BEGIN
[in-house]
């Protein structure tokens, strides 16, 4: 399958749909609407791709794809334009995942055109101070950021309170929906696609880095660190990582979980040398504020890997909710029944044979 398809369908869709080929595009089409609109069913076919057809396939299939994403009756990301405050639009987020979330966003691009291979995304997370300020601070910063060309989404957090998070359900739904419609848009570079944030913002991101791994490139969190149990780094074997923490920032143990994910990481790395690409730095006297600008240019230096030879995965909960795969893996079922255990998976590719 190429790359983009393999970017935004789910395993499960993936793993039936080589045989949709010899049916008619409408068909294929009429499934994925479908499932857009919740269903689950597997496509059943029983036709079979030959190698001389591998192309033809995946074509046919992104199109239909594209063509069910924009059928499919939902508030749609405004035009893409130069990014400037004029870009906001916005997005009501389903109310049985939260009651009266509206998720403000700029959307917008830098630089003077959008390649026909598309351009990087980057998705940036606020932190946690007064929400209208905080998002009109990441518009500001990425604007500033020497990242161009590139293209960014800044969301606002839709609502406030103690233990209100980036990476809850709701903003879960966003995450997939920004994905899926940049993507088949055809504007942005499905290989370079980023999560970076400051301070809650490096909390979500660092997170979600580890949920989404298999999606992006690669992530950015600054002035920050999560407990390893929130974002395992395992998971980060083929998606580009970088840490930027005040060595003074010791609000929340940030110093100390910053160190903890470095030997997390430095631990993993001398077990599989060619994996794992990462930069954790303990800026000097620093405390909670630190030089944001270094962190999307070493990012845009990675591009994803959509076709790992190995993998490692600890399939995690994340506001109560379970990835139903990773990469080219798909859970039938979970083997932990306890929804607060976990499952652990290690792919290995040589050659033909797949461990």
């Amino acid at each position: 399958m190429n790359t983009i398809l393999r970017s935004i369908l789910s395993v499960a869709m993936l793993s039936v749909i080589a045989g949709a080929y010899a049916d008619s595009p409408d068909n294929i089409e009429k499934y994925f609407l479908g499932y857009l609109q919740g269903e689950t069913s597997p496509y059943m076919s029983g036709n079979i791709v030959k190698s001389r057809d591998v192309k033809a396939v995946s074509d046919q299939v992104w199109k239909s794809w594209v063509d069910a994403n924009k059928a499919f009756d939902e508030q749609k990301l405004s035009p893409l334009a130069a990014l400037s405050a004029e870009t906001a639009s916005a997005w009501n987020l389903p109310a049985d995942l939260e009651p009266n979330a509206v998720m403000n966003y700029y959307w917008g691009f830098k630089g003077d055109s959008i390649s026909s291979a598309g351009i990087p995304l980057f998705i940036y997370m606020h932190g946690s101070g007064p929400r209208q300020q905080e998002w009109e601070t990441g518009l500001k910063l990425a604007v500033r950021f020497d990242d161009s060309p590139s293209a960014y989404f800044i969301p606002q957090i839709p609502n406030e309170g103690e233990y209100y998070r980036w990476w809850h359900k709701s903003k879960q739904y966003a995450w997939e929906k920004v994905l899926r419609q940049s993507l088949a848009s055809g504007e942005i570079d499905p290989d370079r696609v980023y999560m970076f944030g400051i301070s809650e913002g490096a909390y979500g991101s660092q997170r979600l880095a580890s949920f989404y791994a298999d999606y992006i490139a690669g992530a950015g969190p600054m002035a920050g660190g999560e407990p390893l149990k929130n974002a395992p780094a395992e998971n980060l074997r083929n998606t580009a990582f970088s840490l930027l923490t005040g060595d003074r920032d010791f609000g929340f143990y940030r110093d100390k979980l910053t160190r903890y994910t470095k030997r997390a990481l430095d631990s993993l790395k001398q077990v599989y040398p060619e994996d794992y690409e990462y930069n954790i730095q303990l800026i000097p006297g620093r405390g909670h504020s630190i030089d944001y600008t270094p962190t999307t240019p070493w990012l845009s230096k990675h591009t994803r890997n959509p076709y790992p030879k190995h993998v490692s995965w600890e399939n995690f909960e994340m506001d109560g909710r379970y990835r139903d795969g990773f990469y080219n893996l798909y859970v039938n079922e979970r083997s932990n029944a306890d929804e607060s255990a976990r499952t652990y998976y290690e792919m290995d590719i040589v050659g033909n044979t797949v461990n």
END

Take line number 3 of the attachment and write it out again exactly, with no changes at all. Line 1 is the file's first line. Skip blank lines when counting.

């Amino acid at each position: 399958m190429n790359t983009i398809l393999r970017s935004i369908l789910s395993v499960a869709m993936l793993s039936v749909i080589a045989g949709a080929y010899a049916d008619s595009p409408d068909n294929i089409e009429k499934y994925f609407l479908g499932y857009l609109q919740g269903e689950t069913s597997p496509y059943m076919s029983g036709n079979i791709v030959k190698s001389r057809d591998v192309k033809a396939v995946s074509d046919q299939v992104w199109k239909s794809w594209v063509d069910a994403n924009k059928a499919f009756d939902e508030q749609k990301l405004s035009p893409l334009a130069a990014l400037s405050a004029e870009t906001a639009s916005a997005w009501n987020l389903p109310a049985d995942l939260e009651p009266n979330a509206v998720m403000n966003y700029y959307w917008g691009f830098k630089g003077d055109s959008i390649s026909s291979a598309g351009i990087p995304l980057f998705i940036y997370m606020h932190g946690s101070g007064p929400r209208q300020q905080e998002w009109e601070t990441g518009l500001k910063l990425a604007v500033r950021f020497d990242d161009s060309p590139s293209a960014y989404f800044i969301p606002q957090i839709p609502n406030e309170g103690e233990y209100y998070r980036w990476w809850h359900k709701s903003k879960q739904y966003a995450w997939e929906k920004v994905l899926r419609q940049s993507l088949a848009s055809g504007e942005i570079d499905p290989d370079r696609v980023y999560m970076f944030g400051i301070s809650e913002g490096a909390y979500g991101s660092q997170r979600l880095a580890s949920f989404y791994a298999d999606y992006i490139a690669g992530a950015g969190p600054m002035a920050g660190g999560e407990p390893l149990k929130n974002a395992p780094a395992e998971n980060l074997r083929n998606t580009a990582f970088s840490l930027l923490t005040g060595d003074r920032d010791f609000g929340f143990y940030r110093d100390k979980l910053t160190r903890y994910t470095k030997r997390a990481l430095d631990s993993l790395k001398q077990v599989y040398p060619e994996d794992y690409e990462y930069n954790i730095q303990l800026i000097p006297g620093r405390g909670h504020s630190i030089d944001y600008t270094p962190t999307t240019p070493w990012l845009s230096k990675h591009t994803r890997n959509p076709y790992p030879k190995h993998v490692s995965w600890e399939n995690f909960e994340m506001d109560g909710r379970y990835r139903d795969g990773f990469y080219n893996l798909y859970v039938n079922e979970r083997s932990n029944a306890d929804e607060s255990a976990r499952t652990y998976y290690e792919m290995d590719i040589v050659g033909n044979t797949v461990n």